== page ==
On March 12, 2005, plaintiff was removed from the GCAHS and sent to the DOE's Temporary Reassignment Center ("TRC" or "rubber room") to await a hearing on disciplinary charges. (Compl., ¶ 42).

On or about March 16, 2005, plaintiff filed a charge of discrimination and retaliation against the DOE with the NYSDHR relating to Taveras's investigation of the October incident and finding that she was guilty of filing a false police report against Resnick. (Chiu Decl., Ex. B).

On May 3, 2005, plaintiff complained about the conditions in the TRC and requested a medical accommodation because she was experiencing "severe mental and physical distress" as a result of sitting in a "windowless overcrowded room" for more than four (4) hours each day. (Compl., ¶ 44).

On September 15, 2005, Lawson was appointed as the hearing officer presiding over the hearing on the disciplinary charges against plaintiff pursuant to New York Education Law § 3020-a ("the 3020-a hearing"). (Compl., ¶ 50).

On March 27, 2006, plaintiff and eighteen (18) other teachers filed a grievance against the DOE for the "unhealthy and unsafe conditions at" the TRC ("the health and safety grievance"). (Compl., ¶ 60).

On June 20, 2006, plaintiff applied for an extension of time to complete her final course requirement for a New York State Permanent Teaching Certificate. (Compl., ¶ 61).

According to plaintiff, on August 7, 2006, the New York State Department of Labor Public Employee Safety and Health Bureau ("PESHB") sustained her health and safety grievance following an inspection of the TRC which found overcrowded conditions, a failure to implement an emergency exit plan and a single exit doorway hung in the wrong direction. (Compl., ¶¶ 62-63).

On January 7, 2007, the DOE informed plaintiff that her request for an extension of time to complete her coursework was denied since her license was invalidated once she had been excessed from her regular teaching position in March 2005. (Compl., ¶ 66).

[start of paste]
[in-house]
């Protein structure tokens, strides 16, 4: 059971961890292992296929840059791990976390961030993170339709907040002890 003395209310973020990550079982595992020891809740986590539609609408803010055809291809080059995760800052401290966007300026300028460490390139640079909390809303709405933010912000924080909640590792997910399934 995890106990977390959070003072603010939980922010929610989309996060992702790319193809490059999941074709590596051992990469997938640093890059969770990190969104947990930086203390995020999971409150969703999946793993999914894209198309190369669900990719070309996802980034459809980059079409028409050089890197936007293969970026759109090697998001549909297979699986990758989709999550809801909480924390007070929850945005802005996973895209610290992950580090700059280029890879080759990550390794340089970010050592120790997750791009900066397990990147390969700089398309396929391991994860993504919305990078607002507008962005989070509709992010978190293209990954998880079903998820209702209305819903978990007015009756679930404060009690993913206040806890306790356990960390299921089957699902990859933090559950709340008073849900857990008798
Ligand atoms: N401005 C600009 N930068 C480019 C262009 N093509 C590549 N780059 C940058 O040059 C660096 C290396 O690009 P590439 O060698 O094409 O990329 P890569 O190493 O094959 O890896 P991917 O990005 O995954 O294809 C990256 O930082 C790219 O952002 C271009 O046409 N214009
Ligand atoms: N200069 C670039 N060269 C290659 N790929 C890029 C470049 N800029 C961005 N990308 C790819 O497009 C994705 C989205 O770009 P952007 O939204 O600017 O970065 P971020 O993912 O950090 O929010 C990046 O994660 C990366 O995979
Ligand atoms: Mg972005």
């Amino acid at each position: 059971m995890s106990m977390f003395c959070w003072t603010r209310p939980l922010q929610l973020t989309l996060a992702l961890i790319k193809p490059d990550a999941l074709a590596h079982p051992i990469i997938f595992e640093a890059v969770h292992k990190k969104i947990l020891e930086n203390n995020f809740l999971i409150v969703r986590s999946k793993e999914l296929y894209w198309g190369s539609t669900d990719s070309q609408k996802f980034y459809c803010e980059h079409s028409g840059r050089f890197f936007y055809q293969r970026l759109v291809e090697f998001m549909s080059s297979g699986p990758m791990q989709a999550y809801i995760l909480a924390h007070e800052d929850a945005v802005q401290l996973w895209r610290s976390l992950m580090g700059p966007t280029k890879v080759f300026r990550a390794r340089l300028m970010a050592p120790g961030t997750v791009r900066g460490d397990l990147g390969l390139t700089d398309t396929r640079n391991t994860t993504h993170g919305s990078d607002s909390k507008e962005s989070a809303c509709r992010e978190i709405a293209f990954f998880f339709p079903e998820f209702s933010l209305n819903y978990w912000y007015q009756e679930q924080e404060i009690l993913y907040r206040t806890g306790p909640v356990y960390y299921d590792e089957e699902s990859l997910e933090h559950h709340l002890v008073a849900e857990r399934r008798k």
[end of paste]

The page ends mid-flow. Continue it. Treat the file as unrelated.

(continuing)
On January 19, 2007, the 3020-a hearing commenced on the DOE's disciplinary charges against plaintiff for, inter alia: (1) having an open newspaper on her desk; (2) singing in an Economic class; (3) allowing students to play cards and listen to music; (4) allowing a student to wear a hat in class; (5) holding what appeared to be a novel during class; (6) excessive absences and latenesses; and (7) filing a false police report against Resnick. (Compl., ¶¶ 54, 67).

By orders dated January 30, 2007, the NYSDHR found no probable cause for plaintiff's March 2, 2005 and March 16, 2005 charges of discrimination and retaliation. (Chiu Decl., Exs. D and E).

On or about April 1, 2007, the EEOC issued a right to sue letter to plaintiff. (Compl., ¶ 126).

On April 16, 2007, plaintiff's health and safety grievance was denied by the DOE. (Compl., ¶ 88).

The 3020-a hearing on the disciplinary charges against plaintiff was concluded on or about September 21, 2007. (Compl., ¶ 92). On November 22, 2007, Lawson issued an opinion and decision finding, inter alia, plaintiff guilty of two (2) specifications for latenesses, one (1) specification for insubordination, three (3) specifications for rendering unsatisfactory lessons and one specification (1) for filing a false report, and recommending a penalty of a four (4) month suspension without pay.

Plaintiff alleges that on January 28, 2008, her medical benefits were terminated despite the DOE's legal requirement to maintain a teacher's access to such benefits while temporarily suspended. (Compl., ¶ 96).

On or about February 1, 2008, plaintiff sought a temporary stay of her four (4) month suspension in the New York State Supreme Court, County of New York ("the state court"). Saunders v. City of New York, Department of Education, no. 08/400258 (N.Y. Sup. Ct.) (See Chiu Decl., Ex. F).

On or about March 27, 2008, plaintiff commenced a proceeding in the state court against the DOE, Resnick, Crispino, Guttman and Piton, pursuant to New York Civil Procedure Law and Rules §§ 7511 and 7803(4), seeking vacatur of Lawson's decision and a preliminary injunction enjoining her four (4) month suspension, restoring her teaching duties, directing payment to her of salary and benefits previously withheld from her, and refunding her payment of a previously imposed monetary penalty ("the state court proceeding"). Id. (See Chiu Decl., Ex. G).

By order dated April 10, 2008, the state court (Abdus-Salaam, J.) denied plaintiff's petition and dismissed the state court proceeding as barred by the statute of limitations. (Chiu Decl., Ex. H). However, by order dated July 28, 2008, the state court (Abdus-Salaam, J.) granted plaintiff's motion for reconsideration, denied the petition on the merits and dismissed the state court proceeding with prejudice. (Chiu Decl., Ex. J).